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Food System Failure: Cows Eating... Gummy Worms?

Common Dreams staff

"We need to feed cows what they were designed to eat and stop treating them, and other farm animals, like pieces of machinery," says organic dairy and beef farmer Jim Goodman. (adapted photos from tricky (rick harrison) and stevendepolo via Flickr)

A recent article from Reuters paints a frightening picture of the U.S. industrial agriculture system that has cows eating cookies and gummy worms, and farmers unable to afford the corn they have become dependent on for feeding the animals.

With drought plaguing corn fields, prices for the scarce grain have skyrocketed, a fact that has been harshly felt by many cattle farmers, who are now unable to afford the corn for feed.

But from the light tone of the Reuters article that says these are "Sweet times for cows as gummy worms replace costly corn feed" and that cows may get "a little chocolate," a reader might think this is a good situation for cows and farmers, and not realize it's an effect of a failing food system that, as one organic farmer notes, "treats animals as machinery,"  highlights the pervasiveness of genetically modified food, and the distance most people have between themselves and the food they consume.

From the Reuters article:

Brokers are gathering up discarded food products and putting them out for the highest bid to feed lot operators and dairy producers, who are scrambling to keep their animals fed.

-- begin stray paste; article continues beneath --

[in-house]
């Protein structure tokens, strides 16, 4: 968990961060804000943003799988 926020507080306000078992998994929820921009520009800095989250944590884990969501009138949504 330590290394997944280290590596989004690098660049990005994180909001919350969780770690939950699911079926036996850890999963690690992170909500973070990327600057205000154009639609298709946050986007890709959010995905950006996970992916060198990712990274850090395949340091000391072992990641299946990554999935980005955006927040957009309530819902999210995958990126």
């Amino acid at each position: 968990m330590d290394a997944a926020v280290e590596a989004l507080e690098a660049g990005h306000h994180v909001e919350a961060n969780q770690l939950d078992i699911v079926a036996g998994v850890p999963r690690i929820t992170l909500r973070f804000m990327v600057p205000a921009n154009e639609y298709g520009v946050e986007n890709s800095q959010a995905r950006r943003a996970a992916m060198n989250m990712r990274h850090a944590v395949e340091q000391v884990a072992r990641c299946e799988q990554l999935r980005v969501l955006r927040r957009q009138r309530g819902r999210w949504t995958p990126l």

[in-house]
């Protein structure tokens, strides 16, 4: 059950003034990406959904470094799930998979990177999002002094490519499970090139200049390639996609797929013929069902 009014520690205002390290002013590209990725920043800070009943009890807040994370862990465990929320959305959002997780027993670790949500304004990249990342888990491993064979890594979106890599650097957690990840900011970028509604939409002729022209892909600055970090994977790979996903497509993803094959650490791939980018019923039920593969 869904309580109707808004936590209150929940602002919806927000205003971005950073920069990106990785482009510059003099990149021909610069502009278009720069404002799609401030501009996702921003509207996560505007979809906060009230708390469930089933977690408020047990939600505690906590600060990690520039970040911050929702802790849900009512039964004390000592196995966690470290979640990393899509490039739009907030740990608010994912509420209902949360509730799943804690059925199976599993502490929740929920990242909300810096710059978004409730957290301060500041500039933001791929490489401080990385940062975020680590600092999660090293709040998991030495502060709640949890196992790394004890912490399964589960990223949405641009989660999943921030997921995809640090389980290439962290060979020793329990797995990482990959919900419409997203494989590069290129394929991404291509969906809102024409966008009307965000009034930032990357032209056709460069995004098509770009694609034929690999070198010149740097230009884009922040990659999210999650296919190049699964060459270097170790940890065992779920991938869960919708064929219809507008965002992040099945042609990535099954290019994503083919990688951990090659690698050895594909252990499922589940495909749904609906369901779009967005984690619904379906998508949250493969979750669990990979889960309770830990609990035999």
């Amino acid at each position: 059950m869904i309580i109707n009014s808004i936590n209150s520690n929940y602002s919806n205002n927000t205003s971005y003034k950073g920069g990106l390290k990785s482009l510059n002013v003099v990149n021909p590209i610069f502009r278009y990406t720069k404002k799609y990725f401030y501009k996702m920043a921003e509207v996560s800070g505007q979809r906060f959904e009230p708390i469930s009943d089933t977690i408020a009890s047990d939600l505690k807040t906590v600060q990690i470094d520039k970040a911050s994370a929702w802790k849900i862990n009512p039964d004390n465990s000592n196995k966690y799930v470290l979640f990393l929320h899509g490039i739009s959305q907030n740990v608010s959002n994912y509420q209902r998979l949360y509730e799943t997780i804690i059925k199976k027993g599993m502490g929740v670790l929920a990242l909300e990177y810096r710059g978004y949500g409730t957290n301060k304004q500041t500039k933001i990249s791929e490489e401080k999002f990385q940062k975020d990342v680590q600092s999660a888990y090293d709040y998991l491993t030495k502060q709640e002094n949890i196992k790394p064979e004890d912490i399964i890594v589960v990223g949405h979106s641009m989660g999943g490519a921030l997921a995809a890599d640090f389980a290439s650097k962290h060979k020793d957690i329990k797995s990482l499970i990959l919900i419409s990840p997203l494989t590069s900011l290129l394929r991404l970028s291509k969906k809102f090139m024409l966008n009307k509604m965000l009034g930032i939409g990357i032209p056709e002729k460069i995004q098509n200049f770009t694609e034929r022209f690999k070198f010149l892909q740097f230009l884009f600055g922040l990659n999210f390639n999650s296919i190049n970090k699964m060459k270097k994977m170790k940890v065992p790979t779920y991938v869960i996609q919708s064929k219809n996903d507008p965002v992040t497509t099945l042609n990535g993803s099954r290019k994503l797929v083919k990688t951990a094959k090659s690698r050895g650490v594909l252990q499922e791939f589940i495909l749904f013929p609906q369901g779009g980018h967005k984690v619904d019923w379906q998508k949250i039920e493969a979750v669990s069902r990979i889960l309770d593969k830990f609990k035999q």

In the mix are cookies, gummy worms, marshmallows, fruit loops, orange peels, even dried cranberries. Cattlemen are feeding virtually anything they can get their hands on that will replace the starchy sugar content traditionally delivered to the animals through corn.

"Everybody is looking for alternatives," said Ki Fanning, a nutritionist with Great Plains Livestock Consulting in Eagle, Nebraska. "It's kind of funny the first time you see it but it works well. The big advantage to that is you can turn something you normally throw away into something that can be consumed. The amazing thing about a ruminant, a cow, you can take those type of ingredients and turn them into food."

Jim Goodman, an organic dairy and beef farmer in Wisconsin, says that this situation may become even more common as farmers deal with high prices for corn.

Goodman says while the cows may not be eating genetically modified (GM) corn now, "all of the cookies, gummy worms, etc. (like all processed foods) have GM content as well as from the soy that is used in almost all processed foods."

Moreover, a real system change is needed, says Goodman.  "We need to feed cows what they were designed to eat and stop treating them (and other farm animals) like pieces of     machinery."

"This, of course, would be easier for farmers if they were paid a fair price, we stopped feeding cars with corn, and if consumers took a little more interest in how their food was produced. They might even stop feeding their kids so many cookies and gummy worms," says Goodman.

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